Found! 40 New Species in Virgin Brazil Rainforest

home_amapa2.jpg

Excerpts from
article
by Lewis Smith,
Times Environment Reporter

“Up to 40 new species of plants and animals, including a bird and a tree rat, have been discovered in an expedition to one of the world’s last unspoilt wildernesses.

newfrog_5f200px.jpg Researchers were particularly excited by the bird and the tree rat because new mammal and avian species are extremely rare. The discoveries have yet to be verified by peer review but Enrico Bernard, of Conservation International, is confident that 27 new species have been identified and that several more are contained among the thousands of specimens brought back for analysis.

lagarto_5f200px.jpg Besides the rat and the bird, the new species found include seven fish, eight frogs, lizards and snakes, two
shrimps and eight plants.
One species of lizard, [Amapasaurus tetradactylus], was rediscovered having been seen only twice before, both times in 1970. The lizard is unusual in having four fingers on its claws, whereas it closest relative has three.

“We have confirmed more than 1,700 species, of which more than 100 have been recorded for Amapá for the first time. Perhaps 40 of those are entirely new to science.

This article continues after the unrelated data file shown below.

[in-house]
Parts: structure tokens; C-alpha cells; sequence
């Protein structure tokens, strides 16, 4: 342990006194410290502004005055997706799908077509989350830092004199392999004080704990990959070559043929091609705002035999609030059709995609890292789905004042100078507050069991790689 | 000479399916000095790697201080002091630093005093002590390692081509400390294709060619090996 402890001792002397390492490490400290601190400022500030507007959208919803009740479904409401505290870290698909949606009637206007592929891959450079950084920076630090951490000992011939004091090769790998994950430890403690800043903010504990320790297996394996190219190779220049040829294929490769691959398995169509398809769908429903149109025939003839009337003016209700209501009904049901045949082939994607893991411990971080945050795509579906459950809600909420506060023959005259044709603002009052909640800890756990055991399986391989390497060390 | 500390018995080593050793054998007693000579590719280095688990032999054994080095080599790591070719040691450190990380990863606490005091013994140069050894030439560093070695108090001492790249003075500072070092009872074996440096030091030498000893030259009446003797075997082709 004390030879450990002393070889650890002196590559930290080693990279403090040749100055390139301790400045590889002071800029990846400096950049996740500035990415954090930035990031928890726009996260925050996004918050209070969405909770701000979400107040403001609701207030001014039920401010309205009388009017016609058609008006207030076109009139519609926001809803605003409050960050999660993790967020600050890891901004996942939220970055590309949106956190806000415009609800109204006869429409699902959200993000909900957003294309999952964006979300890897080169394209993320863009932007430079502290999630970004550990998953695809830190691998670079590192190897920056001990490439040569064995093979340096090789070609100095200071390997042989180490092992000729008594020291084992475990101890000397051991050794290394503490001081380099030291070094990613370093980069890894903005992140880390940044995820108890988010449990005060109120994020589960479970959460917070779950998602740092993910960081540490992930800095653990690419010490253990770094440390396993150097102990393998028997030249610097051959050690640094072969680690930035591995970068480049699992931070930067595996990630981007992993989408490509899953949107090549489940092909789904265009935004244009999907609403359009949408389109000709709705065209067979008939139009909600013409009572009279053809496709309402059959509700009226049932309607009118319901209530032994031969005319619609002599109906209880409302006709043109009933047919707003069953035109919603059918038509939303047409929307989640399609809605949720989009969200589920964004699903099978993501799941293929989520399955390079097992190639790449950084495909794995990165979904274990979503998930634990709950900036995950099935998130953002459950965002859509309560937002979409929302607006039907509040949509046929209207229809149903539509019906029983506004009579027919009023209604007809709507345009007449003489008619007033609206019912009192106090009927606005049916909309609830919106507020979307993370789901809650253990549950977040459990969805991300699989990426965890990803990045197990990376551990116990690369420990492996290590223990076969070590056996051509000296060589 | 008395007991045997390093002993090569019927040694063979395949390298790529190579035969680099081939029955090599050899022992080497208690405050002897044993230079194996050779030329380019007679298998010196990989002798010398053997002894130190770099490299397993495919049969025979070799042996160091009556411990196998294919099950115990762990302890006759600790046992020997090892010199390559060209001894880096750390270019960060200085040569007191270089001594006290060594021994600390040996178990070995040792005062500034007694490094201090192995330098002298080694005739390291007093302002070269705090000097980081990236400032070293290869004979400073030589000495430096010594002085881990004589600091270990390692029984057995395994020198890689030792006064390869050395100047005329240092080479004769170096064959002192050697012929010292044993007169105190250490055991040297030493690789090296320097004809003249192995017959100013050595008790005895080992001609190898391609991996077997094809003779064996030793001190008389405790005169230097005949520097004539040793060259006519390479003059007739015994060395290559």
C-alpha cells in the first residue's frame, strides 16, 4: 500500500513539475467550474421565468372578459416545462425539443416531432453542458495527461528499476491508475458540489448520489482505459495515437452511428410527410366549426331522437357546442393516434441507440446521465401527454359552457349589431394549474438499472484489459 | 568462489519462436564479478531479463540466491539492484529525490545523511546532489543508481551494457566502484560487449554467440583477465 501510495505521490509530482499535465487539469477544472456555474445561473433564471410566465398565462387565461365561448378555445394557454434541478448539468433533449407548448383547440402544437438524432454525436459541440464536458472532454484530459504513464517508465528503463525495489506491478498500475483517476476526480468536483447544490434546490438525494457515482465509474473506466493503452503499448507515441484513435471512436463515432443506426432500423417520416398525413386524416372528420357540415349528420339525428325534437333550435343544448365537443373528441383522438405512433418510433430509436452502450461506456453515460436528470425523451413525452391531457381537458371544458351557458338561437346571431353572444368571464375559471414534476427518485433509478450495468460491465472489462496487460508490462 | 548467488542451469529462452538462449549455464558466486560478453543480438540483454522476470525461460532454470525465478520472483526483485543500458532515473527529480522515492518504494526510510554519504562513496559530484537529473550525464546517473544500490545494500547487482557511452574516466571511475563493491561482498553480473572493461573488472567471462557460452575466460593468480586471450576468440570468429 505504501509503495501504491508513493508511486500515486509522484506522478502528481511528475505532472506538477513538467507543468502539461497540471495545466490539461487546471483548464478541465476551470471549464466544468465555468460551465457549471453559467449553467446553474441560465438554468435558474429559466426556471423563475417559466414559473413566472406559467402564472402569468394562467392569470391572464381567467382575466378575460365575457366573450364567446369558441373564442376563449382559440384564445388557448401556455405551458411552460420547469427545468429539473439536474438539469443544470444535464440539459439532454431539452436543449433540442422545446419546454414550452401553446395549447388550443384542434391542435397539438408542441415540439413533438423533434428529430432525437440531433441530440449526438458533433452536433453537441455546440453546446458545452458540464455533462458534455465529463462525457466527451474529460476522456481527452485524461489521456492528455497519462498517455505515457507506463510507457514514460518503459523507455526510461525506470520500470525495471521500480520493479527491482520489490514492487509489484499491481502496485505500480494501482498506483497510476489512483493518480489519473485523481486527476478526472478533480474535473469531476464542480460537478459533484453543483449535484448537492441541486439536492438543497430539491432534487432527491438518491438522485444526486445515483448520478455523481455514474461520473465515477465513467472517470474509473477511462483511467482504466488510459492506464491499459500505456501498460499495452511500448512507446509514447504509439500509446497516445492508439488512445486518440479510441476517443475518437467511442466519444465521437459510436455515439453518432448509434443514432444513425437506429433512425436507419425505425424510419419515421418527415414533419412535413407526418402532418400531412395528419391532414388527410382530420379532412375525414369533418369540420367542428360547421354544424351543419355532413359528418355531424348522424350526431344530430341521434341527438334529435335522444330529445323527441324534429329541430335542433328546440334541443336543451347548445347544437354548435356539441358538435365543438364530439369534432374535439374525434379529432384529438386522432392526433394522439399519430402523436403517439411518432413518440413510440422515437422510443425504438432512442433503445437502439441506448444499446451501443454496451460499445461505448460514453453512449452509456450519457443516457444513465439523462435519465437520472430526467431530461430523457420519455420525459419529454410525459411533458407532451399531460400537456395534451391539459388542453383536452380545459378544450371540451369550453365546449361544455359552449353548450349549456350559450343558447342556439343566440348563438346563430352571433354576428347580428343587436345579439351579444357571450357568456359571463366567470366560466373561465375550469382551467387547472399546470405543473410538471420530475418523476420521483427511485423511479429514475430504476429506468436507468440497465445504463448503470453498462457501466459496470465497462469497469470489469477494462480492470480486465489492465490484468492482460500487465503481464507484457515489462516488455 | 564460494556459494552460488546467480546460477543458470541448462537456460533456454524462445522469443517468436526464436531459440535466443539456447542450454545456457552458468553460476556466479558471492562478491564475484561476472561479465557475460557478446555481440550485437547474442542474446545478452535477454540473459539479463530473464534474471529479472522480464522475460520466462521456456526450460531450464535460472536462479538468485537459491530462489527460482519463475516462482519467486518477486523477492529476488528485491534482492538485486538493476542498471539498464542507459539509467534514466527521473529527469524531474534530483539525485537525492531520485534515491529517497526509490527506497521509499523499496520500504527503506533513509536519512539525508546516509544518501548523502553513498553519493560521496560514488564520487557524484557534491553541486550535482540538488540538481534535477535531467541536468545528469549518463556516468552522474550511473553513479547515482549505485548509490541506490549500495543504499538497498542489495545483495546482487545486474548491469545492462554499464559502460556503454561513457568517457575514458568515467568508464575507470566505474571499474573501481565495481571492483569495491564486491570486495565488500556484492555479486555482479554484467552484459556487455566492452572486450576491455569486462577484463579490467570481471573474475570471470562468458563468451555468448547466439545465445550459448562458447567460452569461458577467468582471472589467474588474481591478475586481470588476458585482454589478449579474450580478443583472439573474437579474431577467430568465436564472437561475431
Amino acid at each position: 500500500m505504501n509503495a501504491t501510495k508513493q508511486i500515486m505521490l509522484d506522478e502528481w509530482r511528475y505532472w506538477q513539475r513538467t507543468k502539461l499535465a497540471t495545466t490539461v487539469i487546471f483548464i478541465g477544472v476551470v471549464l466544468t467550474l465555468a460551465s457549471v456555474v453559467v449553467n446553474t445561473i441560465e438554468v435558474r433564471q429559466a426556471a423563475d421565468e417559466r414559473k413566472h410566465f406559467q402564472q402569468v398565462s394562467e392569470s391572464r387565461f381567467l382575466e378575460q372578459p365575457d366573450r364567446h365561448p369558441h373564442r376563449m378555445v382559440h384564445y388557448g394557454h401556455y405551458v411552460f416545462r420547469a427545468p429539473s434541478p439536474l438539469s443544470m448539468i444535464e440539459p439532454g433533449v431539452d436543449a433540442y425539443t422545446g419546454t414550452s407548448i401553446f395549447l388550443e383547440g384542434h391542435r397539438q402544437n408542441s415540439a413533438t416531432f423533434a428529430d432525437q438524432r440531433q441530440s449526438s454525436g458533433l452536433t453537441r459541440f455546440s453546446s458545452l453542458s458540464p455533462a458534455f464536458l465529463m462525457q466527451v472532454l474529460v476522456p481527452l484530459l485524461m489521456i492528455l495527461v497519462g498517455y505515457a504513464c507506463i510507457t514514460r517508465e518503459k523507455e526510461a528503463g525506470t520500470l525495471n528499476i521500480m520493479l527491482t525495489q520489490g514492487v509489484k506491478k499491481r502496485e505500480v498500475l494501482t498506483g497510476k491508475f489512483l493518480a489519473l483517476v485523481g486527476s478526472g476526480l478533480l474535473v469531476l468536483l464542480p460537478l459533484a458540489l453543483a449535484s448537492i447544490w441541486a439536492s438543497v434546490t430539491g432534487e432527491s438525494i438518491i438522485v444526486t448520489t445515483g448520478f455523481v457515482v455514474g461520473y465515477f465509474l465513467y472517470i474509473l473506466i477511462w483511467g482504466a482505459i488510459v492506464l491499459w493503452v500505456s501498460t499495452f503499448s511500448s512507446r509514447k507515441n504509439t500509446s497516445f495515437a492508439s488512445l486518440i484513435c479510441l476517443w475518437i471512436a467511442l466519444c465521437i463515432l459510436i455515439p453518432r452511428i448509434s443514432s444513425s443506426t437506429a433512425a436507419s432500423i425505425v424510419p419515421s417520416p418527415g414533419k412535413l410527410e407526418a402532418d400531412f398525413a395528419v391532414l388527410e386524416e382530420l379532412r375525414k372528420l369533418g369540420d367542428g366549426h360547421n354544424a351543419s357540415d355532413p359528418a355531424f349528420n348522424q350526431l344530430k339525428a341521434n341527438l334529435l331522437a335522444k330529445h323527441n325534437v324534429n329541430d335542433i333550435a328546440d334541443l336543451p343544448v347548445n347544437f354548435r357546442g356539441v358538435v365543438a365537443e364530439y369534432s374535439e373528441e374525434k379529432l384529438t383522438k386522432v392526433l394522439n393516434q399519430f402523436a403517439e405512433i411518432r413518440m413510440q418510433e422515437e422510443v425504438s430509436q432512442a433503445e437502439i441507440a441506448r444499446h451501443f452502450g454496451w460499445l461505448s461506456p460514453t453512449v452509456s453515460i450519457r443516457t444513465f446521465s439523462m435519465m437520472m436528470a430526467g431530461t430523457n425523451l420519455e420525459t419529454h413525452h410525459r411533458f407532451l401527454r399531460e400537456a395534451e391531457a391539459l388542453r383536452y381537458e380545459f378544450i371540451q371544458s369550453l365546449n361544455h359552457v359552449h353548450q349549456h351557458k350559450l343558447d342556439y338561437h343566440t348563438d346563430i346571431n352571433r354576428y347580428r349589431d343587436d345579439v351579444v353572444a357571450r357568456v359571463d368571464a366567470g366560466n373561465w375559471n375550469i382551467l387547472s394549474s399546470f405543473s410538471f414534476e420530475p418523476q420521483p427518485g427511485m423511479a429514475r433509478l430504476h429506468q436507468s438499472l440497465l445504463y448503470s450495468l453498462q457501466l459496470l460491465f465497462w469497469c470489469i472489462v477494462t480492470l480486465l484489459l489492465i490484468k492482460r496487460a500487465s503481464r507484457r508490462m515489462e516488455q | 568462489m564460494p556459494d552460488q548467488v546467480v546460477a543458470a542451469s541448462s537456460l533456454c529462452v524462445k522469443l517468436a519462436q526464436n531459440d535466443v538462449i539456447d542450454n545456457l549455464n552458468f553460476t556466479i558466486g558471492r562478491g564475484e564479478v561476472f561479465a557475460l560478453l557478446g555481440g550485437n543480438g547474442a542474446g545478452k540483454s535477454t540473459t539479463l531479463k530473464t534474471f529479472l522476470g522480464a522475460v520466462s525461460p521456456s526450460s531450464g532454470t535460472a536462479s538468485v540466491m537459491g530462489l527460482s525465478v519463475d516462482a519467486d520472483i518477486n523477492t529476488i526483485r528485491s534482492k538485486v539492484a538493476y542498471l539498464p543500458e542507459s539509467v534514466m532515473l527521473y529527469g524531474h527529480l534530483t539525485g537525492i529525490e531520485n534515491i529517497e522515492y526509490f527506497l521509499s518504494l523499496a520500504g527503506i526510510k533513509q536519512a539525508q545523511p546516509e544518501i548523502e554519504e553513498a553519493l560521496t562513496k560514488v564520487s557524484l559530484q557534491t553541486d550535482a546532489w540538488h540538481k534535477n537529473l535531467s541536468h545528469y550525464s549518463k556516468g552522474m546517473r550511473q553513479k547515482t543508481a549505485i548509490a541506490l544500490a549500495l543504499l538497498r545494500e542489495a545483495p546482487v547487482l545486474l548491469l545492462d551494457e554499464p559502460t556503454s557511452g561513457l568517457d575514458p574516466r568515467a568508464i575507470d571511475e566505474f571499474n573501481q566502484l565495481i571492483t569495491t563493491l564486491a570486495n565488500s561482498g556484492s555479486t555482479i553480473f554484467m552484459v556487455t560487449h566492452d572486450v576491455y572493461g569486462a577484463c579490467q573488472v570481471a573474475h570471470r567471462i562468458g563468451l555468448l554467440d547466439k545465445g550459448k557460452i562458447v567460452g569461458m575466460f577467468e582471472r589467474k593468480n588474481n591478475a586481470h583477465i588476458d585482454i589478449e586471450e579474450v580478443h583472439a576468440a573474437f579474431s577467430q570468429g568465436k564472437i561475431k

Among the creatures already known that were found in the region for the first time were 40 types of bat. Dr Enrico thought this if anything an underestimate. “There are potentially more than 100,” he added.The tree rat, from the genus makalata and the size of a large guinea-pig, lives with monkeys in the trees of the Amazonian tropical forest, where it eats only leaves and fruit.

The authorities in Brazil this week announced that 5.7 million hectares of the region is to be protected as the Amapá State Forest.”

Read the Full Aritcle at Times Online.

Thanks to Nutmeg for the scoop.

4 Responses to Found! 40 New Species in Virgin Brazil Rainforest

  1. storymask says:

    Isn’t Nature a great artist? The colors and patterns are inspirational.🙂

  2. Randy says:

    the lizard looks like a mali.

  3. Paul Radbourne says:

    I think you mean Amapsaurus tetradactylus

    • zaxy says:

      thanks, i copied it directly and apparently it was misreported on TimesOnline. i’ll email them to let them know.

      i couldn’t find it using your name, either- until i realized it has another ‘a’ in it:
      Amapasaurus tetradactylus is the correct taxonomic name for the species.🙂 thanks again, prof!

      ~Z

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